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Mentors that boost your career!

This is a project case study for heryoo. – A Face time career mentoring app.
 First, I’ll provide an outline of the purpose of this project. Second, I detail the process of User Experience design. Last but not least, I provide a retrospective on the project.

Update on March 25th, 2019: Worked out the search and filter feature.

Introducing Heryoo.

Heryoo. is a career mentoring app where professionals can have one-to-one Facetime calls with experienced mentors from any industry. Having a mentor is critical for growing your career. Some people easily find mentors, but others, on the other hand, struggle to build a network, and may not work in the right work environment to grow, and are looking desperately for a mentor. That’s why I built this app, where anyone can get the opportunity to grow in their career.

Feel free to check out my video presentation on YouTube.



Purpose and Context

This project was part of my UX Design Certification from Summer to Winter 2018. My original idea was to design a general ‘Expert’ app, where users could connect with an expert in any given field. I developed the designs as a native iOS-App and a common Web App. 

My Process

  1.  Defining the Problem
  2. User Research
  3. Wireframing
  4. Usability Testing
  5. Final Design
  6. Project Recap

My Role

UX Designer
UX Researcher
UI Designer


Pen & Paper

Final App Screens iOS version.

Defining the Problem

After initial research, I learned that in 2013, Google ran a similar project with Google Helpouts, but they closed in 2015. According to Google, the project wasn’t “grown at the pace we had expected.” The only successful apps in this field are from companies focused on a single niche, like e-counseling, online therapy or coaching. That was my initial idea of creating the app Heryoo.

If Google closed Helpout, what other successful business models are out there? The first company I found was BetterHelp. BetterHelp is the largest e-counseling platform in the market. It sells live video, chat or phone therapy counseling sessions by licensed counselors. Prices range between $35 and $70 per week for unlimited communication with your counselor. Another leader in the market is TalkSpace.TalkSpace is an online and mobile therapy service. It provides unscheduled messaging therapy (No video sessions) via smartphone. Prices range from 49$/week and 79$/week.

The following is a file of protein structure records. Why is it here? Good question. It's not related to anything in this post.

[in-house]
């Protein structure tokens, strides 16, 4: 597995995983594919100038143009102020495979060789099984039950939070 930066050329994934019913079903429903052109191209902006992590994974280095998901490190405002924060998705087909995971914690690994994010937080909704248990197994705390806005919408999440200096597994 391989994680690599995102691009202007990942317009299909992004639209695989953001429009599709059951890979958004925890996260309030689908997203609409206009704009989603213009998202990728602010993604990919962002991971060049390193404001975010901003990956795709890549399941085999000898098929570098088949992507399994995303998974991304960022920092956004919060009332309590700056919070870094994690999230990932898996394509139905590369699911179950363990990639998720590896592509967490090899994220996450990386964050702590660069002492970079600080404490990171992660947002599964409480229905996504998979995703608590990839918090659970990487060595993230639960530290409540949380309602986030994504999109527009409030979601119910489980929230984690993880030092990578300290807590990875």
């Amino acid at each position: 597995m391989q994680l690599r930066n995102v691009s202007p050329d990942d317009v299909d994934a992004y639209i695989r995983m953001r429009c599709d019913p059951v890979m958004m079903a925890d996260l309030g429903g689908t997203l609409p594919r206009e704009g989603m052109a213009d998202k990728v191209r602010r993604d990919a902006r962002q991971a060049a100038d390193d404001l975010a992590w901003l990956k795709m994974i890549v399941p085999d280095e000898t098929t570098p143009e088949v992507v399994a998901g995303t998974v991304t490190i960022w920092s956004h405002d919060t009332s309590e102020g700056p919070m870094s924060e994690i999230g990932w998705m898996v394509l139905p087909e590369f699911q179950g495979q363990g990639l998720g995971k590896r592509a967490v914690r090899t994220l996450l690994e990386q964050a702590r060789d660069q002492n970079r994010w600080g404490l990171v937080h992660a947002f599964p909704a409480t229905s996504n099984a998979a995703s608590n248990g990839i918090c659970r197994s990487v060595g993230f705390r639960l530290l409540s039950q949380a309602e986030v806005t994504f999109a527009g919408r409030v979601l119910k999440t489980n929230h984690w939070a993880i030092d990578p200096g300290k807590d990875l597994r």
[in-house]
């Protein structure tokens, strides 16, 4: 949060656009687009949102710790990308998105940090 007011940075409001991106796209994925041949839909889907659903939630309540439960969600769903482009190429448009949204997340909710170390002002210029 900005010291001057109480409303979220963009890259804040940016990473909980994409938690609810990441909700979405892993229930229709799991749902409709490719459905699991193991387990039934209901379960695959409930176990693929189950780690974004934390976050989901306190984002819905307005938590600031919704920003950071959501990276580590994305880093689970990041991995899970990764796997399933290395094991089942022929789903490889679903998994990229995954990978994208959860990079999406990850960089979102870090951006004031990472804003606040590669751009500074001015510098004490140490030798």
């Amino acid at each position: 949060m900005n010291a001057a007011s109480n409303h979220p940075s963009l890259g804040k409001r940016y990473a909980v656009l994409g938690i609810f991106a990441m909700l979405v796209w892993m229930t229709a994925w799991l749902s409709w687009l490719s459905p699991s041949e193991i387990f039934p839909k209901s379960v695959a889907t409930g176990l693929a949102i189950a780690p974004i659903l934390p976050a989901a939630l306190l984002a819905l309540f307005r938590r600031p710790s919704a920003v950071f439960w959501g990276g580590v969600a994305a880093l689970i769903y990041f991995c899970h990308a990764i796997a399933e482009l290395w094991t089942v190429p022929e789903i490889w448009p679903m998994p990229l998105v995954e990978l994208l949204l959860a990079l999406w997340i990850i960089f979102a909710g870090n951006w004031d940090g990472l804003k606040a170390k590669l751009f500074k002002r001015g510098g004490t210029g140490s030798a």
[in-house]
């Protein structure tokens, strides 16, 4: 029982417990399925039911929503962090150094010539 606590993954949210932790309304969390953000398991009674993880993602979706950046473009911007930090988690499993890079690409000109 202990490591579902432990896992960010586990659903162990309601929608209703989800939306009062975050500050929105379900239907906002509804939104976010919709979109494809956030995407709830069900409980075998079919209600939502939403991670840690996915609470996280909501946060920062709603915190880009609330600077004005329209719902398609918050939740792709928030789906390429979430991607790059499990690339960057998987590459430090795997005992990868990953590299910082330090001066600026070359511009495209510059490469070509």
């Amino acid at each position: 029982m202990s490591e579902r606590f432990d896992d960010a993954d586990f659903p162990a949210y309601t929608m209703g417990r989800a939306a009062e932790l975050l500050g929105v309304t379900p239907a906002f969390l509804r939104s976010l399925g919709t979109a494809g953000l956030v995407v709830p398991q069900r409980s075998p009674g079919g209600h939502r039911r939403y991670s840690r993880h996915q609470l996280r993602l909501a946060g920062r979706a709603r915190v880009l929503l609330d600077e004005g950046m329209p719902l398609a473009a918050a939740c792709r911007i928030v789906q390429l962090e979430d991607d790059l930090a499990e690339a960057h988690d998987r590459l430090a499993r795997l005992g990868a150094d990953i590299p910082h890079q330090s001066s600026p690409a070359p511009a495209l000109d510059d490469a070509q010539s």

I see big opportunities in tailoring this type of service to the German market. Mental health problems of older people are an unrepresented market in Germany. From a UX perspective, I also that users weren’t getting value quickly enough, and saw an opportunity to provide insights before signing up.


The market only responds to specific niches, and general Video Service app is too generic. I needed to find a niche where potential users already exist, so I could conduct a user research study.

After several interviews with users and further research, I decided not to go into the E-Therapy market. The risk is too high that potential users are cautious during user research. Instead of therapy, I believed that a “Career” or “Success Coaching” is more relevant to a younger, more tech-savvy, audience. My goal was to use the advantages of the above E-Counseling apps and insert them into a career mentoring app.

Let’s find out in my User Research if users really see the value of a Career Mentoring Service.


User Research

I conducted 4 user interviews to run a generative user research. The interviews were made with the following research goals and user characteristics in mind.

Potential users of a Career Mentoring App need a way to see the advantages of a paid video service by building trust, instead of using free videos because YouTube already hosts so much free content. We’ll know this is true when users recommend our service and use YouTube, or other free content channels, at the same time.


  1. Users who are generally into self-optimization, and use productivity tools, meditation apps or are part of a career network like LinkedIn.
  2. Users who are interested in financial education.
  3. Users between 20-40 years old.
  4. Users who are generally tech-savvy.


User Personas

As a result I created two main user personas, Anna and Sylvia. From this point on I gave my users a face, and developed my product for them. I also created two main user stories, which guide my product’s main functions.